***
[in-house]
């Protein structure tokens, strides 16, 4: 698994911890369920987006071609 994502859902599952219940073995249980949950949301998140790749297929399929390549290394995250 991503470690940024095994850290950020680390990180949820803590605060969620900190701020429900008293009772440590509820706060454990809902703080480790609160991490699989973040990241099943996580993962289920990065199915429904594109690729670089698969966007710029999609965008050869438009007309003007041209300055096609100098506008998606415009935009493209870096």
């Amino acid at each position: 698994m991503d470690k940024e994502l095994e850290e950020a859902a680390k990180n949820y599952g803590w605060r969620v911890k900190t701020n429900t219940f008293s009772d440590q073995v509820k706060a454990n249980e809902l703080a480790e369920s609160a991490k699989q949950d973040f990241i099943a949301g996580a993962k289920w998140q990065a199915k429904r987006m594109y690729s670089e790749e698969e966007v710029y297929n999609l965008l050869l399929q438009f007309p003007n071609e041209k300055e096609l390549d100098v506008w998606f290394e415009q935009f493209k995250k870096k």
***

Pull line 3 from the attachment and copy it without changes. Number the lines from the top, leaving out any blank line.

């Amino acid at each position: 698994m991503d470690k940024e994502l095994e850290e950020a859902a680390k990180n949820y599952g803590w605060r969620v911890k900190t701020n429900t219940f008293s009772d440590q073995v509820k706060a454990n249980e809902l703080a480790e369920s609160a991490k699989q949950d973040f990241i099943a949301g996580a993962k289920w998140q990065a199915k429904r987006m594109y690729s670089e790749e698969e966007v710029y297929n999609l965008l050869l399929q438009f007309p003007n071609e041209k300055e096609l390549d100098v506008w998606f290394e415009q935009f493209k995250k870096k």